- The US Department of Defense in a secret report obtained by Buzzfeed in 2017: no “significant impact”; “disclosure of the Iraq data set will have no direct personal impact on current and former US leadership in Iraq”;
- Officials of Blinken’s department briefing Congress in 2010: “We were told [the impact of WikiLeaks revelations] was embarrassing but not damaging”;
- US military officials at the trial of Chelsea Manning: “I don’t have a specific example,” when asked to confirm the much-vaunted claim that the releases had placed the lives of US sources in danger.
Blinken knows all this. He worked as an adviser to Joe Biden when the latter was vice president under Obama. Yet he continues to peddle the lie that the Manning material damaged national security.
Mexican President Andrés Manuel López Obrador has denied several times this lie, as Assange neither did espionage activities, violated laws, nor any of the 18 charges by the US government.
The Mexican leader insisted that the major problem is that Assange told the truth about what really happened in Iraq and other places, uncovered corruption and violation of rights and laws in the United States, so that´s why they want to silence him and punish him for using his right to freedom of speech.
The move is expected to strengthen a central Australian Defence Force framework – Guided Weapons and Explosive Ordnance (GWEO) – which underpins fundamental assets of the nation’s military including manufacturing, storage and distribution, disposal, and research and development.
By signing the monumental agreement, Australia will be able to both carve its place as a major player in weapons export and also grow domestic stockpiles through on-shore production.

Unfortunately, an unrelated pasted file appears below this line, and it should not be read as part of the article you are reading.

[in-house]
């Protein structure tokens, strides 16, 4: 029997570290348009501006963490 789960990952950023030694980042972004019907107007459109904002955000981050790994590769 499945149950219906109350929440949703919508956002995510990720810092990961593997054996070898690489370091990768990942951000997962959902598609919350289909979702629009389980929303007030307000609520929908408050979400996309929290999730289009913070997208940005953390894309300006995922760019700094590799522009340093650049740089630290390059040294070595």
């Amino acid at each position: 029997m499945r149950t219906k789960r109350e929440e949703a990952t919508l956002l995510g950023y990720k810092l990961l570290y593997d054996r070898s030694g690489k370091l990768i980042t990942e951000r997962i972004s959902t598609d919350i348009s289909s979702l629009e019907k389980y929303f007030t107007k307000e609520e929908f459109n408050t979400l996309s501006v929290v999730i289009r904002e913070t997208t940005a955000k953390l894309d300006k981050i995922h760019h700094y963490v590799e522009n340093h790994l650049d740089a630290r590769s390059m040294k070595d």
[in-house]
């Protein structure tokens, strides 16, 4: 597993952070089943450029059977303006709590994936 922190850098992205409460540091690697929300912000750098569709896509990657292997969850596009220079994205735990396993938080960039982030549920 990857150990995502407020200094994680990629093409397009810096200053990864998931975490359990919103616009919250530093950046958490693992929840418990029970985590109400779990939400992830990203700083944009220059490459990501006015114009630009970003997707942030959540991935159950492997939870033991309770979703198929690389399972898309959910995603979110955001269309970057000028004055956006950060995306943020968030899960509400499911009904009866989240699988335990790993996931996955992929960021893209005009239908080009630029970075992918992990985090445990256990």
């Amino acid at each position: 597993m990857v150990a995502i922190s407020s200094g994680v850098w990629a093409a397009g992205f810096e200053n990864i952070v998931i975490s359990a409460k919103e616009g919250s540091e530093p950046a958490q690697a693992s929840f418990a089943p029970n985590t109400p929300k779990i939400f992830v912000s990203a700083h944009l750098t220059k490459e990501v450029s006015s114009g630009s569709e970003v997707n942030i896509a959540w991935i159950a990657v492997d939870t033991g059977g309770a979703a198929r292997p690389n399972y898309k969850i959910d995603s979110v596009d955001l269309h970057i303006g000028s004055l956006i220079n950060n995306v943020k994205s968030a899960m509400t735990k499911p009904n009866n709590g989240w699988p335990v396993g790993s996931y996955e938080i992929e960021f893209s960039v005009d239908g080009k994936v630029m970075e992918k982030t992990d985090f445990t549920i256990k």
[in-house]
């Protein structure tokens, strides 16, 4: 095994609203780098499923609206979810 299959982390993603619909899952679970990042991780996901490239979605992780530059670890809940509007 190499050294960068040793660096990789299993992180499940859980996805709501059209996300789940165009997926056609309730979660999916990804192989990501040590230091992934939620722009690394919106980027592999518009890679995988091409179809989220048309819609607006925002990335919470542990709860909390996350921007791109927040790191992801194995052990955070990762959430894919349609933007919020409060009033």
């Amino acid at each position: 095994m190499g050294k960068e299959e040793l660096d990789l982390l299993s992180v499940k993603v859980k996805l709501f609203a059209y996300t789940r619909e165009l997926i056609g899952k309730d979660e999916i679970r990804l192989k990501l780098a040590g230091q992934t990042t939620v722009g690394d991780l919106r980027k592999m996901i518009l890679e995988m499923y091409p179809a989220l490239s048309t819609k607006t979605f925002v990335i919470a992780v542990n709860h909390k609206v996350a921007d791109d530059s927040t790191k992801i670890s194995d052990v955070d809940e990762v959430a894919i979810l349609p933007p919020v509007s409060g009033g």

The deal was finalised in a bilateral meet between Defence Minister Richard Marles and Defense Secretary Lloyd Austin on Friday.
Turkey renewed its air strikes on PKK positions in northern Iraq on Sunday.
Issuing a statement, the Turkish Ministry of Defense declared that PKK positions were targeted during these airstrikes.
News sources also announced that 2 terrorists were killed in the attacks.
Turkish ministry's statement also said that the armed forces of this country continue to fight effectively and decisively against terrorists to eradicate terrorism.
Under the pretext of fighting PKK terrorists, Turkey has deployed its troops in areas of northern Iraq and Syria and is conducting aerial attacks on parts of the northern areas of these countries.
Turkish airstrikes that allegedly targeted a civilian hospital and killed eight people in Iraq have been made the subject of a formal complaint to the UN human rights council.
It is the first case to be brought on the issue of Turkish airstrikes against the Yazidi people. The attack on 17 August 2021 destroyed the Sikeniye medical clinic in Sinjar and left more than 20 people injured.
The four claimants, either survivors or witnesses to the airstrikes, say they violated their right to life under international law, as guaranteed by article 6 of the international covenant on civil and political rights.
Further, the claimants allege that Turkey failed to investigate the killing of civilians resulting from the airstrikes and provide victims with effective remedies, constituting a violation of their rights to a prompt, independent and effective investigation under the same covenant.
A North Carolina school board censured one of its Christian members for posting an anti-LGBTQ+ image on social media that showed an American figure assaulting an LGBTQ+ figure. The Christian man defended posting the image, saying he had free speech rights to oppose “woke” cultural issues.
The Mount Airy Board of Education held a special meeting on July 10 to censure board member Randy Moore, a U.S. Army veteran who was appointed to the board in January 2021. Moore had posted a Facebook image of a figure in red, white, and blue colors kicking the midsection of another rainbow-colored figure symbolizing the LGBTQ+ community, The Mount Airy News reported.
- Truest statement of the week
- Truest statement of the week II
- A note to our readers
- Oil rich Iraq can't even deliver electricity to th...
- TV: The strike and what it boils down to
- A look at Cornel West's campaign
- Books (Stan, Ava and C.I.)
- 2023 Passings
- Tweet of the week
- This edition's playlist